What to watch for when Trump and Biden get questions on ‘race and violence in our cities’

The topic is fraught with land mines for two White men in their 70s, as well as for Wallace, also a White man in his 70s and who already stepped on one by combining the topics into one bucket. It also contains some opportunity for the candidates to make their case to the voters who are still undecided or could change their minds.

The key to success in November for both candidates could come down to who is most effective at turning out his base while nipping away at his opponent’s support on the margins. One way to do that — especially during a pandemic that has significantly decreased the opportunities that candidates have had to connect with their voters — is during debates.

Here’s what each candidate needs to do, plus what to watch for in how Wallace navigates the night.

What Trump needs to do to succeed on this

Make the case himself that he is good for Black Americans: Race — and allegations of racism — have defined Trump’s presidency. About 3 in 4 Black Americans believe Trump is racist, according to a recent Yahoo News-YouGov poll. The president has repeatedly pushed back on that depiction while pointing to his economic record as proof that his policies have benefited Black people, but Trump’s rhetoric and actions on other issues tend to overshadow whatever economic successes have come during his presidency for Black voters. Besides most Black Americans attribute whatever health exists in the economy to President Barack Obama more than Trump, according to a Washington Post-ABC poll.

During the Republican National Convention, one of the main ways he attempted to do that was by having black Americans speak on his behalf while criticizing Democrats. But when recently forced to answer questions directly from black voters at town halls, he dodged the issue at hand and his answers were less than convincing.

On Tuesday, he will once again have to make the pitch himself — this time with a tough moderator and an opponent ready to pounce if he pivots.

Convince voters on the fence that he’s not racist. Trump has a maintained a base-focused strategy, but that base just isn’t big enough to win him the election. Race is one issue that has been critical to him losing support from groups with whom he won in 2016. The suburbs are actually more ethnically diverse than Trump, who often focuses on inner-cities when discussing race issues, seems to realize. Racial inequities in homeownership, public schools and other issues of importance to suburban Americans lead them to want to know if Trump actually has a plan to address the systemic racism that more Americans seem to be noticing.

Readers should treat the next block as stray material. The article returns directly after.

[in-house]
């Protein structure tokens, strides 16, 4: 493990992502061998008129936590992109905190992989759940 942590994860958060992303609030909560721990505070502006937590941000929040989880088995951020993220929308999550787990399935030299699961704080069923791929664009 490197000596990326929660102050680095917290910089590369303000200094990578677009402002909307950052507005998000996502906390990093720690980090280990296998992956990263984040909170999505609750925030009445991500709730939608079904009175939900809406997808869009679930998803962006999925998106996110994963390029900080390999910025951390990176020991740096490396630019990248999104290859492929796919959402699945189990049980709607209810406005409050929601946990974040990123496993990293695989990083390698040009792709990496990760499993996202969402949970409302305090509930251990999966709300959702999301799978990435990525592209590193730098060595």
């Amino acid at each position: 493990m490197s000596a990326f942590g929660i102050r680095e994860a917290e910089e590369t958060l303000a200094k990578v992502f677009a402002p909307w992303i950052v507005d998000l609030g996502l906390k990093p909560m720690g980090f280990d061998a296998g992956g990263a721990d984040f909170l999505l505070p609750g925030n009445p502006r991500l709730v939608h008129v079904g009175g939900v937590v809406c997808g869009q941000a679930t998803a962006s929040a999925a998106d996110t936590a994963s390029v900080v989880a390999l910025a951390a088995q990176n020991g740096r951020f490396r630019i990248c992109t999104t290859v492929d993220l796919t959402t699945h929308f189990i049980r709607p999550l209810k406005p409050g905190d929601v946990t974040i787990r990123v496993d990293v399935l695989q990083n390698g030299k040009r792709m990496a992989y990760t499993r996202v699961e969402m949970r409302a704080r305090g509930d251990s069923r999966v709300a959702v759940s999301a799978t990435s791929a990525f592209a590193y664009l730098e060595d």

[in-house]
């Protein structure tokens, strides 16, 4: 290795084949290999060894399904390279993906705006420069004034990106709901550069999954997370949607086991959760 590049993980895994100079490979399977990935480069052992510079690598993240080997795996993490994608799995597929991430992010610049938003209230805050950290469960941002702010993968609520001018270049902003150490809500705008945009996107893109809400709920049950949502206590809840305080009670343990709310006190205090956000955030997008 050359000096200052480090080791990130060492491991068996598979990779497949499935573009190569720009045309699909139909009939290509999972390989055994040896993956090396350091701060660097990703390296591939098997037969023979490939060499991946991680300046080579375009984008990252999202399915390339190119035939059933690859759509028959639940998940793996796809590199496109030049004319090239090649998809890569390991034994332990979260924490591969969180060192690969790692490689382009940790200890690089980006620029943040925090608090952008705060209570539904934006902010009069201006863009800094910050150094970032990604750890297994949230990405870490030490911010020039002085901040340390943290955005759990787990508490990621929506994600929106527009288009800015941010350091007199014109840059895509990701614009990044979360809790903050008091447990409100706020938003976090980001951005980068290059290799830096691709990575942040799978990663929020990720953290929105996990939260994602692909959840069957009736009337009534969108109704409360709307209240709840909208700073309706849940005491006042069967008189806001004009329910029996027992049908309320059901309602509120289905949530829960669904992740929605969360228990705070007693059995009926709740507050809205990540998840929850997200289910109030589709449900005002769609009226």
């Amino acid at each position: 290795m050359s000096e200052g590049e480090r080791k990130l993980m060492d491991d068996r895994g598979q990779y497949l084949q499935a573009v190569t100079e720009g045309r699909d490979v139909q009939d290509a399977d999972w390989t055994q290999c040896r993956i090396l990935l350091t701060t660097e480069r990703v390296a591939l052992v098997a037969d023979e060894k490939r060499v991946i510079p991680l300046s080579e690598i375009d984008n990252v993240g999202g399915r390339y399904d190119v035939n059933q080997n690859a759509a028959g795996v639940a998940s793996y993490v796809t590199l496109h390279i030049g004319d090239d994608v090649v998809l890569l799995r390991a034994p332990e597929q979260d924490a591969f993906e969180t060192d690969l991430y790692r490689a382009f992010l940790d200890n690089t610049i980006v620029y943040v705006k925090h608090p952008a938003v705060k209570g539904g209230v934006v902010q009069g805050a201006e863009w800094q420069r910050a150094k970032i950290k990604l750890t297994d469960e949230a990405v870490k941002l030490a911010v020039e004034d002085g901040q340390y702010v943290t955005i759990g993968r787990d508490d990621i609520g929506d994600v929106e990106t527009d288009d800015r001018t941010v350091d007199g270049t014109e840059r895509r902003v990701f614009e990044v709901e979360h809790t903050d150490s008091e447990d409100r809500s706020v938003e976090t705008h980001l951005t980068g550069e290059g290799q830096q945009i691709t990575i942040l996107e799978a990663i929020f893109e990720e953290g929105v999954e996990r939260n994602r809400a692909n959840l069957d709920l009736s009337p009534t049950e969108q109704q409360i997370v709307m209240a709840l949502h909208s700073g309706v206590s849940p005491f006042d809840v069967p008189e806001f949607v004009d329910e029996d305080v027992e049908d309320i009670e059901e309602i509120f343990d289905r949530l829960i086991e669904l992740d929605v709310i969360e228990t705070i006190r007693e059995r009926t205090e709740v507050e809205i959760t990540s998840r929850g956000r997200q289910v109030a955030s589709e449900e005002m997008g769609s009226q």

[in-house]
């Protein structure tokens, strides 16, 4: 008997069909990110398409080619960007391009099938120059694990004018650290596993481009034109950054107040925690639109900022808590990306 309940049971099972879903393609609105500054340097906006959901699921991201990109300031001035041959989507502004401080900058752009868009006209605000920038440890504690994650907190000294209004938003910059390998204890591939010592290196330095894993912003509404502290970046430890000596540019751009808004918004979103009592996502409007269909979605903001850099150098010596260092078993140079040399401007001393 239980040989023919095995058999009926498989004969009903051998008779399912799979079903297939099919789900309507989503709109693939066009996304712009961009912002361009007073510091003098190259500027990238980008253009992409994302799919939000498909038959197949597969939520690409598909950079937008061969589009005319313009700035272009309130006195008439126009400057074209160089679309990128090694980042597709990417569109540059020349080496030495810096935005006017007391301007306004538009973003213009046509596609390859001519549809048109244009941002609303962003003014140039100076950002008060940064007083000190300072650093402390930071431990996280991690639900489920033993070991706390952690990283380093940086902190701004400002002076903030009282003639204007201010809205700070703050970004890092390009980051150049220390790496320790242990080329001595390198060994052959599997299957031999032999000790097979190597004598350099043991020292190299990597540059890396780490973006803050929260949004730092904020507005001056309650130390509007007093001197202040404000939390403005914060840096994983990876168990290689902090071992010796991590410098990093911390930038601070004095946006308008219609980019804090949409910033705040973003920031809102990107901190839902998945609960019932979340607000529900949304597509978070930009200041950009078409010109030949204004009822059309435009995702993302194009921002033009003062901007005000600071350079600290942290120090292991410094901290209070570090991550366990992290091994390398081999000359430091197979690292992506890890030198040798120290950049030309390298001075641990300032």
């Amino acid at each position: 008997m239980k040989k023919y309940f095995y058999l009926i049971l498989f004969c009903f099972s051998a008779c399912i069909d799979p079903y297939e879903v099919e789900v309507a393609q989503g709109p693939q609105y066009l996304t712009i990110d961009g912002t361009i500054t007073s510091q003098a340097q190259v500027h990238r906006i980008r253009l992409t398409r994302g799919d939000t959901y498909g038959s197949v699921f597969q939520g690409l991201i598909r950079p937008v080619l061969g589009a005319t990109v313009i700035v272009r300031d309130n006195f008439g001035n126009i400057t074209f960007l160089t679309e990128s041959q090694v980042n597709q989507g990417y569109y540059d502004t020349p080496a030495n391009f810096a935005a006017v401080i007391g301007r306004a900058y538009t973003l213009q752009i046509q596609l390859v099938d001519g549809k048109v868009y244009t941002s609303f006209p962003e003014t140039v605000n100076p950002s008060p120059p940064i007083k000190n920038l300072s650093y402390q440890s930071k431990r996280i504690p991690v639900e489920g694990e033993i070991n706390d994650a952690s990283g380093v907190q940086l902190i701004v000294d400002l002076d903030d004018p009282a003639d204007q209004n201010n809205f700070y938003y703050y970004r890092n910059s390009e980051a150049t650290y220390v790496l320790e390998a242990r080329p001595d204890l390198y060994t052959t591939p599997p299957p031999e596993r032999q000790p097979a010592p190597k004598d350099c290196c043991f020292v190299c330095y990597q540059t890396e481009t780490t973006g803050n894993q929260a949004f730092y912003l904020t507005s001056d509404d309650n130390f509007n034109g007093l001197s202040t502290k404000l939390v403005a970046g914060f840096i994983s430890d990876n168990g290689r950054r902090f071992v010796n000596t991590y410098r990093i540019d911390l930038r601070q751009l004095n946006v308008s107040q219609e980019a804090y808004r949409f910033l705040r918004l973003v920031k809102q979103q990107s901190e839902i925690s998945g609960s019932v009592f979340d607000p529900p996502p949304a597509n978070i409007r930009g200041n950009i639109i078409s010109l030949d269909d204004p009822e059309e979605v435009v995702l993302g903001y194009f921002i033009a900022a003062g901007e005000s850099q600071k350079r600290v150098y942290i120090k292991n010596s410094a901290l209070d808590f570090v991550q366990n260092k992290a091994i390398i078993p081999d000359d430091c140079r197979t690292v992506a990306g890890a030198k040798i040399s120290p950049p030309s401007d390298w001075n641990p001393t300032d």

The percentage of white Americans who support Black Lives Matter was lower in August than it was in June shortly after the police killing of Floyd. Trump has relied on exaggeration and hyperbole about activists to get his point across, but polling doesn’t show this argument is persuading near enough people to be fearful enough that they swing his way.

Trump will have to avoid doing anything to further turn off those voters who sympathize with the protests, which could be a challenge considering that he has spent much of the summer attempting to scare into voting for him by claiming that Biden wants to diversify the suburbs in a way that hurts current residents. Trump has responded to anti-racism protests by painting them as more violent than most of them have been, in an attempt to appeal to suburban women in particular.

Continue to peel off Black and Hispanic men: A key piece of Trump’s Black voter outreach has been targeting Black men. While 2016 Democratic nominee Hillary Clinton won the Black male vote, Trump performed better with the demographic than any Republican president in recent history and is hoping to continue that success in November. He has deployed popular athletes and entertainers as surrogates while having aides point to his brash, combative style as proof that he will fight for the issues that black men care about most. He doesn’t expect to win, but he’s hoping he can at least convince them that Biden is no better. Will attacks to that effect land?

What Biden needs to do to succeed

Bring the moral case against Trump on race, to Trump’s face. Biden launched his campaign by highlighting that Trump was unfit to be the leader for all Americans after those who marched with white nationalists in Charlottesville. Since then, one of the main attacks against Trump from Biden is that America has become increasingly unsafe for Black people under Trump — particularly when it comes to interactions between Black people and law enforcement, a group that has largely thrown its support behind Trump in part because of his steadfast defense of police. Biden clenched the nomination largely because Black voters threw their weight behind him when no one else did.

Make the case to voters on the fence. Biden, whose success could also ride on his ability to put a dent in Trump’s support with white working-class voters, independents and suburban voters, will need to convince those who are uneasy about protests and violence that he values law and order without giving the impression that he blindly sides with law enforcement.

Avoid gaffes. Biden often puts his foot in his mouth in a way that makes it difficult for his supporters to defend him, particularly on matters of race. That attracted plenty of criticism in the primary, and may not be as much of an issue in a debate with Trump given the president’s record on race. But even with a comfortable lead in polls, a major slip up could be damaging to Biden.